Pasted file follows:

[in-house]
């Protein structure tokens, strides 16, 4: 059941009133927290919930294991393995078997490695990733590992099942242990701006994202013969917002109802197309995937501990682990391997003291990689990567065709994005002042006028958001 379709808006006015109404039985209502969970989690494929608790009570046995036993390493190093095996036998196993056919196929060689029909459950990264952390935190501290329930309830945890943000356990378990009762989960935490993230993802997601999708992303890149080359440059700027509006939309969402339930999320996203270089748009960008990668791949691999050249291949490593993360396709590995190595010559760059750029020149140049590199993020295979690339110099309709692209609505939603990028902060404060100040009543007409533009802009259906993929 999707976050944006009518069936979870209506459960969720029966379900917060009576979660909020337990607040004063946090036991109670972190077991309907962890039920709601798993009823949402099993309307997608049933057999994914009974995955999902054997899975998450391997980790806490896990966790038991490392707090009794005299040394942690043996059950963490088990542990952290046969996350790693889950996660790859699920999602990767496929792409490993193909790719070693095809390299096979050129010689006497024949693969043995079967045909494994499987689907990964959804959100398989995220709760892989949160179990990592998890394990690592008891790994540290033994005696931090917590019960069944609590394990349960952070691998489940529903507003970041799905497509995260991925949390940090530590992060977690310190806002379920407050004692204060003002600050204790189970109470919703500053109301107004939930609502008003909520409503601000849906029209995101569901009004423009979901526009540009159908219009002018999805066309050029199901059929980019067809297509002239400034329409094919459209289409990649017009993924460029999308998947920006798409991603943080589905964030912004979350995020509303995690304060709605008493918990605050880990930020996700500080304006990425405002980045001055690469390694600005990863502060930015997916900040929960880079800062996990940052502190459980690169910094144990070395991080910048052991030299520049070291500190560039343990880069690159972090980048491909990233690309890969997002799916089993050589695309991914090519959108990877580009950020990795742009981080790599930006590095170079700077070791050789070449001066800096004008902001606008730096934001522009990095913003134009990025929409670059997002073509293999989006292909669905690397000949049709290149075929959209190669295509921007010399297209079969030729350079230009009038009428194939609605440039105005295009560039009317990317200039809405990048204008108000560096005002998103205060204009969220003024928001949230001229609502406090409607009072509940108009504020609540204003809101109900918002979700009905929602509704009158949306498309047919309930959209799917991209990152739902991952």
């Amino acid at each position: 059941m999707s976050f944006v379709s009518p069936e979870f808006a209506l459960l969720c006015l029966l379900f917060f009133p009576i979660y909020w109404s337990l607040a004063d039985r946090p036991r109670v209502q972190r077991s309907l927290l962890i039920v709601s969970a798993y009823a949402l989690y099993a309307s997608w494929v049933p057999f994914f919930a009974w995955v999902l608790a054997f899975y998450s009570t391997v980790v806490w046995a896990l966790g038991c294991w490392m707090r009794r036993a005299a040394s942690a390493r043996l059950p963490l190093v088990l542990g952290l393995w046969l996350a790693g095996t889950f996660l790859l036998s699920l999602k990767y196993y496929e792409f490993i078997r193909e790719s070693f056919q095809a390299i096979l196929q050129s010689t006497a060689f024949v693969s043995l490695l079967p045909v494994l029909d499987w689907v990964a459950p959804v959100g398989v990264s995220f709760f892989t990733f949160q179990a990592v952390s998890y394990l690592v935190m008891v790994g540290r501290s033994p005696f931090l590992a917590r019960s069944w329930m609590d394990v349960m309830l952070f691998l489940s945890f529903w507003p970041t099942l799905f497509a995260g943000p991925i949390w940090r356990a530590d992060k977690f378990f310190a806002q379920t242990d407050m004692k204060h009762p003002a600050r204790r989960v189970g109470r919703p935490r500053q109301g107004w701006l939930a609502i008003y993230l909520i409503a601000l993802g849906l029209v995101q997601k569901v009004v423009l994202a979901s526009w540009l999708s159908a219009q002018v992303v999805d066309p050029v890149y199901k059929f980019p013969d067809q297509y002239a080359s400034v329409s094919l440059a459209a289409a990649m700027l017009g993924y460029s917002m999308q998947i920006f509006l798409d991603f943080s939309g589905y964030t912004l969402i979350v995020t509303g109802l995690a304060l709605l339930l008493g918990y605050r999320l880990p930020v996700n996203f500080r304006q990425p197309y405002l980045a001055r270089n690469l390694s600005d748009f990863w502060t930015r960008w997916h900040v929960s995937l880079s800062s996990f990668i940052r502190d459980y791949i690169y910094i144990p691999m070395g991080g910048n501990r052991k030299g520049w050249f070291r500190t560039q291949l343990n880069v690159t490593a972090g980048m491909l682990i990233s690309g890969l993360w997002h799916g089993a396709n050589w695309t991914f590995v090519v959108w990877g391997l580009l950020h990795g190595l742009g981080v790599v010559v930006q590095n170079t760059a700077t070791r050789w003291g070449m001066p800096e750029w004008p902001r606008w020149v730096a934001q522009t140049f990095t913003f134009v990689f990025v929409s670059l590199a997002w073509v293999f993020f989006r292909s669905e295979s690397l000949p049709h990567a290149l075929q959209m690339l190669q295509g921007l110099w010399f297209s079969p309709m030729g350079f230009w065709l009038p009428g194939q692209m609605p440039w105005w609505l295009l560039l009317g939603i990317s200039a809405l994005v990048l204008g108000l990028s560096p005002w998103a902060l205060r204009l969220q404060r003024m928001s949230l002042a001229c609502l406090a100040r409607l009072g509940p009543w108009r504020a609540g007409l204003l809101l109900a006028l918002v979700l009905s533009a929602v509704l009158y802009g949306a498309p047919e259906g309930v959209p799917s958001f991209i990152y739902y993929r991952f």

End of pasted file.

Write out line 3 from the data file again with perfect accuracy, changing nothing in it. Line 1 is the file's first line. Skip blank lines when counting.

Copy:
């Amino acid at each position: 059941m999707s976050f944006v379709s009518p069936e979870f808006a209506l459960l969720c006015l029966l379900f917060f009133p009576i979660y909020w109404s337990l607040a004063d039985r946090p036991r109670v209502q972190r077991s309907l927290l962890i039920v709601s969970a798993y009823a949402l989690y099993a309307s997608w494929v049933p057999f994914f919930a009974w995955v999902l608790a054997f899975y998450s009570t391997v980790v806490w046995a896990l966790g038991c294991w490392m707090r009794r036993a005299a040394s942690a390493r043996l059950p963490l190093v088990l542990g952290l393995w046969l996350a790693g095996t889950f996660l790859l036998s699920l999602k990767y196993y496929e792409f490993i078997r193909e790719s070693f056919q095809a390299i096979l196929q050129s010689t006497a060689f024949v693969s043995l490695l079967p045909v494994l029909d499987w689907v990964a459950p959804v959100g398989v990264s995220f709760f892989t990733f949160q179990a990592v952390s998890y394990l690592v935190m008891v790994g540290r501290s033994p005696f931090l590992a917590r019960s069944w329930m609590d394990v349960m309830l952070f691998l489940s945890f529903w507003p970041t099942l799905f497509a995260g943000p991925i949390w940090r356990a530590d992060k977690f378990f310190a806002q379920t242990d407050m004692k204060h009762p003002a600050r204790r989960v189970g109470r919703p935490r500053q109301g107004w701006l939930a609502i008003y993230l909520i409503a601000l993802g849906l029209v995101q997601k569901v009004v423009l994202a979901s526009w540009l999708s159908a219009q002018v992303v999805d066309p050029v890149y199901k059929f980019p013969d067809q297509y002239a080359s400034v329409s094919l440059a459209a289409a990649m700027l017009g993924y460029s917002m999308q998947i920006f509006l798409d991603f943080s939309g589905y964030t912004l969402i979350v995020t509303g109802l995690a304060l709605l339930l008493g918990y605050r999320l880990p930020v996700n996203f500080r304006q990425p197309y405002l980045a001055r270089n690469l390694s600005d748009f990863w502060t930015r960008w997916h900040v929960s995937l880079s800062s996990f990668i940052r502190d459980y791949i690169y910094i144990p691999m070395g991080g910048n501990r052991k030299g520049w050249f070291r500190t560039q291949l343990n880069v690159t490593a972090g980048m491909l682990i990233s690309g890969l993360w997002h799916g089993a396709n050589w695309t991914f590995v090519v959108w990877g391997l580009l950020h990795g190595l742009g981080v790599v010559v930006q590095n170079t760059a700077t070791r050789w003291g070449m001066p800096e750029w004008p902001r606008w020149v730096a934001q522009t140049f990095t913003f134009v990689f990025v929409s670059l590199a997002w073509v293999f993020f989006r292909s669905e295979s690397l000949p049709h990567a290149l075929q959209m690339l190669q295509g921007l110099w010399f297209s079969p309709m030729g350079f230009w065709l009038p009428g194939q692209m609605p440039w105005w609505l295009l560039l009317g939603i990317s200039a809405l994005v990048l204008g108000l990028s560096p005002w998103a902060l205060r204009l969220q404060r003024m928001s949230l002042a001229c609502l406090a100040r409607l009072g509940p009543w108009r504020a609540g007409l204003l809101l109900a006028l918002v979700l009905s533009a929602v509704l009158y802009g949306a498309p047919e259906g309930v959209p799917s958001f991209i990152y739902y993929r991952f």